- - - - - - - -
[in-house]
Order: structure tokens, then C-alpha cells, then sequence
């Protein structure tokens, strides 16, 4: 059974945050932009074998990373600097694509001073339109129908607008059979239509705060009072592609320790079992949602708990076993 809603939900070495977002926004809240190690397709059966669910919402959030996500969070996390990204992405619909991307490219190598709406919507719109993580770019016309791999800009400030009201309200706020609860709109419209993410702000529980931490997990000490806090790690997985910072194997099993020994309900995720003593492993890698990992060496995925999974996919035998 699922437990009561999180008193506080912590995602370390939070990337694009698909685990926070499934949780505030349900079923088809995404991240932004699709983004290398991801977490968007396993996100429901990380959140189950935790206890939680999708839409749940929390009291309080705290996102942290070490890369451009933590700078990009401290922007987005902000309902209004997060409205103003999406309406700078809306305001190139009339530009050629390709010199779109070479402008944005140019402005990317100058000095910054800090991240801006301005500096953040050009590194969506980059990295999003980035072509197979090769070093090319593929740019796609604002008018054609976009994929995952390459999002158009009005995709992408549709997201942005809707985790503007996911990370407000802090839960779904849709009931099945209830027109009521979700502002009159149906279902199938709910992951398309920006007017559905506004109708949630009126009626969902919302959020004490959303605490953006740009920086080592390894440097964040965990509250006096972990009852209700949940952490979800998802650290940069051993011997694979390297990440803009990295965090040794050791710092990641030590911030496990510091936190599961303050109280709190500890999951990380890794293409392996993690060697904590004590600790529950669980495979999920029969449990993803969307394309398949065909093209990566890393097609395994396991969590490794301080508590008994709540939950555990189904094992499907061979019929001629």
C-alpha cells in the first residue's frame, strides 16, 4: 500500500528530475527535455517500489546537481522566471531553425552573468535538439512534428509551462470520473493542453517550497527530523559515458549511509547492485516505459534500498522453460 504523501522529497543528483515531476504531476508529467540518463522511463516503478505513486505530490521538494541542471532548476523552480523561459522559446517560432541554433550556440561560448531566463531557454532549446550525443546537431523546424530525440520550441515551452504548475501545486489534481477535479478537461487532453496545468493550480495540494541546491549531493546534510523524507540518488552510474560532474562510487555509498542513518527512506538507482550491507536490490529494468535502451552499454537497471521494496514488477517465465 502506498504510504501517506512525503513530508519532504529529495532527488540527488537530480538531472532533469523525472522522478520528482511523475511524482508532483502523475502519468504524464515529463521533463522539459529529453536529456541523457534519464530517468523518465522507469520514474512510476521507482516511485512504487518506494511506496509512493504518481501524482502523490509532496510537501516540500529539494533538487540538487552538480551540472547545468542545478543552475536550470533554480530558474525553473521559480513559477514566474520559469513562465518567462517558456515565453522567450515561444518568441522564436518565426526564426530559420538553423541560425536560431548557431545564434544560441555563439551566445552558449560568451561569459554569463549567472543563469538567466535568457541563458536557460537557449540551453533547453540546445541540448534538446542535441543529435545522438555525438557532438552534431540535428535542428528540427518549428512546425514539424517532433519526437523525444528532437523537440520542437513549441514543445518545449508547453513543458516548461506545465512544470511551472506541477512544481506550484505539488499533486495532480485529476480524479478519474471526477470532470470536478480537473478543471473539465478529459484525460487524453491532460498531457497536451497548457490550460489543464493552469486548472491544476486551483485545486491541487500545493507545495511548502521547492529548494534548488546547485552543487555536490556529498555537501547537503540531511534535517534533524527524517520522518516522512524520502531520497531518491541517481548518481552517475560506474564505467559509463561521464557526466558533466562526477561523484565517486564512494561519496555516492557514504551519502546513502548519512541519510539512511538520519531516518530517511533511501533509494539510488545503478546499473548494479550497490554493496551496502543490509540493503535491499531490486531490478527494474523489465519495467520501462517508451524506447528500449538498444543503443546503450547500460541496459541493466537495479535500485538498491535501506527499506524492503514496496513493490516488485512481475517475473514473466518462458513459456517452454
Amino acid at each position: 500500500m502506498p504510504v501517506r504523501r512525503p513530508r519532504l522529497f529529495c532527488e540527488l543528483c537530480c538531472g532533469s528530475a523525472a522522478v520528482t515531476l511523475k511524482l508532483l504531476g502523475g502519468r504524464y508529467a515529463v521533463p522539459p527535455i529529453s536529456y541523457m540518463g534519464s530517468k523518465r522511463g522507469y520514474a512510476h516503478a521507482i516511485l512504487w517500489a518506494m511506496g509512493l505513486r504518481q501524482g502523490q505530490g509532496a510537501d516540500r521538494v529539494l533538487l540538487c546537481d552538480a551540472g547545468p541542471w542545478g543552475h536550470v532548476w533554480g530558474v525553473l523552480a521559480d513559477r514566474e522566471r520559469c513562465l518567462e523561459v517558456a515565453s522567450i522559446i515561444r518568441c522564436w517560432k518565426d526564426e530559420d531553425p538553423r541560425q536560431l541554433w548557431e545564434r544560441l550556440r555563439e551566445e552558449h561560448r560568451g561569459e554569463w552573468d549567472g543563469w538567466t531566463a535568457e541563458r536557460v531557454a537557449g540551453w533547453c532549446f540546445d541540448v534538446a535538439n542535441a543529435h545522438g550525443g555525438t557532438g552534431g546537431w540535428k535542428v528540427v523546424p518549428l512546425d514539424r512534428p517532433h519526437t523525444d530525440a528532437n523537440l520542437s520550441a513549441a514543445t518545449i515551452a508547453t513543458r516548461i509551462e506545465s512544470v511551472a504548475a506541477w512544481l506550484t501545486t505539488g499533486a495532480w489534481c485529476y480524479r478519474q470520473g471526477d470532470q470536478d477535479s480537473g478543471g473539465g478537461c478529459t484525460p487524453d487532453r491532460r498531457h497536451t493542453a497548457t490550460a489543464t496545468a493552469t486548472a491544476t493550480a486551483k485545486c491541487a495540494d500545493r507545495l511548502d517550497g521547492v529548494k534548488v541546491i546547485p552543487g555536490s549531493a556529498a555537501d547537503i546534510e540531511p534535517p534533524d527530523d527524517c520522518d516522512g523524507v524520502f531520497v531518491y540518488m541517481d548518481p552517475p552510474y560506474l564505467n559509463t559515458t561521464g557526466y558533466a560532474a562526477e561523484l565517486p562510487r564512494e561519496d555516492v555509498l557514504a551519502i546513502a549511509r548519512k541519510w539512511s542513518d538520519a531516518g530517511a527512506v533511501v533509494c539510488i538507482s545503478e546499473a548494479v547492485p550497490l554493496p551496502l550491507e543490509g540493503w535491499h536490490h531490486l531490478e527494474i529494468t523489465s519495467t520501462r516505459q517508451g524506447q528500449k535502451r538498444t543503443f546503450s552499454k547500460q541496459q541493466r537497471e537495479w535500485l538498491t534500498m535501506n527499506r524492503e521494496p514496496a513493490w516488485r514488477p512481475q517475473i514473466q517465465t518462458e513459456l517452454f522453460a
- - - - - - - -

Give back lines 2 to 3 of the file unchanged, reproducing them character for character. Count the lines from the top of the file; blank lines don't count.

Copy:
Order: structure tokens, then C-alpha cells, then sequence
């Protein structure tokens, strides 16, 4: 059974945050932009074998990373600097694509001073339109129908607008059979239509705060009072592609320790079992949602708990076993 809603939900070495977002926004809240190690397709059966669910919402959030996500969070996390990204992405619909991307490219190598709406919507719109993580770019016309791999800009400030009201309200706020609860709109419209993410702000529980931490997990000490806090790690997985910072194997099993020994309900995720003593492993890698990992060496995925999974996919035998 699922437990009561999180008193506080912590995602370390939070990337694009698909685990926070499934949780505030349900079923088809995404991240932004699709983004290398991801977490968007396993996100429901990380959140189950935790206890939680999708839409749940929390009291309080705290996102942290070490890369451009933590700078990009401290922007987005902000309902209004997060409205103003999406309406700078809306305001190139009339530009050629390709010199779109070479402008944005140019402005990317100058000095910054800090991240801006301005500096953040050009590194969506980059990295999003980035072509197979090769070093090319593929740019796609604002008018054609976009994929995952390459999002158009009005995709992408549709997201942005809707985790503007996911990370407000802090839960779904849709009931099945209830027109009521979700502002009159149906279902199938709910992951398309920006007017559905506004109708949630009126009626969902919302959020004490959303605490953006740009920086080592390894440097964040965990509250006096972990009852209700949940952490979800998802650290940069051993011997694979390297990440803009990295965090040794050791710092990641030590911030496990510091936190599961303050109280709190500890999951990380890794293409392996993690060697904590004590600790529950669980495979999920029969449990993803969307394309398949065909093209990566890393097609395994396991969590490794301080508590008994709540939950555990189904094992499907061979019929001629």